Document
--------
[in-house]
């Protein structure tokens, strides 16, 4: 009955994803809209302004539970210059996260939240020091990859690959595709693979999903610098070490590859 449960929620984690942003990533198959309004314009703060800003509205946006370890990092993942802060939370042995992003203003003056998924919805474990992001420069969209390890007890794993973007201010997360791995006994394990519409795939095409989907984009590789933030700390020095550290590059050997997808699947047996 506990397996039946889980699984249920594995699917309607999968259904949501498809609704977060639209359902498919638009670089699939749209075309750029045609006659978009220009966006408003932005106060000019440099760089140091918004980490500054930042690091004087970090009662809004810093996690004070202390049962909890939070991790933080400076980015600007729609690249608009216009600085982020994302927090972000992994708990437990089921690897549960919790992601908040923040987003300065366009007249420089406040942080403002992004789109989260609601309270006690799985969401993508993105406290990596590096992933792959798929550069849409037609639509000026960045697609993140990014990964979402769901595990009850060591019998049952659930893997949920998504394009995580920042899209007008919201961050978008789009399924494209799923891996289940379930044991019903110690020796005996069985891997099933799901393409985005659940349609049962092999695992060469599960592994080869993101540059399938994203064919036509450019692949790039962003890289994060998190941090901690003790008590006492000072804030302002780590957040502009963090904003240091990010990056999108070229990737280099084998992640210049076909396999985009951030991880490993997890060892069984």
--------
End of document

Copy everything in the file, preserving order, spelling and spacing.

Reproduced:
[in-house]
């Protein structure tokens, strides 16, 4: 009955994803809209302004539970210059996260939240020091990859690959595709693979999903610098070490590859 449960929620984690942003990533198959309004314009703060800003509205946006370890990092993942802060939370042995992003203003003056998924919805474990992001420069969209390890007890794993973007201010997360791995006994394990519409795939095409989907984009590789933030700390020095550290590059050997997808699947047996 506990397996039946889980699984249920594995699917309607999968259904949501498809609704977060639209359902498919638009670089699939749209075309750029045609006659978009220009966006408003932005106060000019440099760089140091918004980490500054930042690091004087970090009662809004810093996690004070202390049962909890939070991790933080400076980015600007729609690249608009216009600085982020994302927090972000992994708990437990089921690897549960919790992601908040923040987003300065366009007249420089406040942080403002992004789109989260609601309270006690799985969401993508993105406290990596590096992933792959798929550069849409037609639509000026960045697609993140990014990964979402769901595990009850060591019998049952659930893997949920998504394009995580920042899209007008919201961050978008789009399924494209799923891996289940379930044991019903110690020796005996069985891997099933799901393409985005659940349609049962092999695992060469599960592994080869993101540059399938994203064919036509450019692949790039962003890289994060998190941090901690003790008590006492000072804030302002780590957040502009963090904003240091990010990056999108070229990737280099084998992640210049076909396999985009951030991880490993997890060892069984």